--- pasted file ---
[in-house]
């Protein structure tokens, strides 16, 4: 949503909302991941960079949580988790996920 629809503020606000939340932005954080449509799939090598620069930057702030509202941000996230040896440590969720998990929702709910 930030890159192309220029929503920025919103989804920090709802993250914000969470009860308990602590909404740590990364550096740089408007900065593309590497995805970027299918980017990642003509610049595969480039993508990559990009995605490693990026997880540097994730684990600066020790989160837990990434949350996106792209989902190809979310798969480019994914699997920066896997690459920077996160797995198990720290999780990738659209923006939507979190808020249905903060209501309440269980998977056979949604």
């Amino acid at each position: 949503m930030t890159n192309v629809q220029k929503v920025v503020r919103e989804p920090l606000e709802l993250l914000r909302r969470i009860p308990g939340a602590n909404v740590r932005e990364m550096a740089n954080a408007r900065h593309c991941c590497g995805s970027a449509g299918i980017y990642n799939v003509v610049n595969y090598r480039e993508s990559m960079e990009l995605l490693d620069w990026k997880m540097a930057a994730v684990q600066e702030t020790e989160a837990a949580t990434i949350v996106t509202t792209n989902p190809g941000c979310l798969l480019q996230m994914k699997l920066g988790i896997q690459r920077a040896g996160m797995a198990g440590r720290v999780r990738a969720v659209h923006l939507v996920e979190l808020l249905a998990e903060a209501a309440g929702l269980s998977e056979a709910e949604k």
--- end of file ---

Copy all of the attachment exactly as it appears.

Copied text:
[in-house]
């Protein structure tokens, strides 16, 4: 949503909302991941960079949580988790996920 629809503020606000939340932005954080449509799939090598620069930057702030509202941000996230040896440590969720998990929702709910 930030890159192309220029929503920025919103989804920090709802993250914000969470009860308990602590909404740590990364550096740089408007900065593309590497995805970027299918980017990642003509610049595969480039993508990559990009995605490693990026997880540097994730684990600066020790989160837990990434949350996106792209989902190809979310798969480019994914699997920066896997690459920077996160797995198990720290999780990738659209923006939507979190808020249905903060209501309440269980998977056979949604």
């Amino acid at each position: 949503m930030t890159n192309v629809q220029k929503v920025v503020r919103e989804p920090l606000e709802l993250l914000r909302r969470i009860p308990g939340a602590n909404v740590r932005e990364m550096a740089n954080a408007r900065h593309c991941c590497g995805s970027a449509g299918i980017y990642n799939v003509v610049n595969y090598r480039e993508s990559m960079e990009l995605l490693d620069w990026k997880m540097a930057a994730v684990q600066e702030t020790e989160a837990a949580t990434i949350v996106t509202t792209n989902p190809g941000c979310l798969l480019q996230m994914k699997l920066g988790i896997q690459r920077a040896g996160m797995a198990g440590r720290v999780r990738a969720v659209h923006l939507v996920e979190l808020l249905a998990e903060a209501a309440g929702l269980s998977e056979a709910e949604k």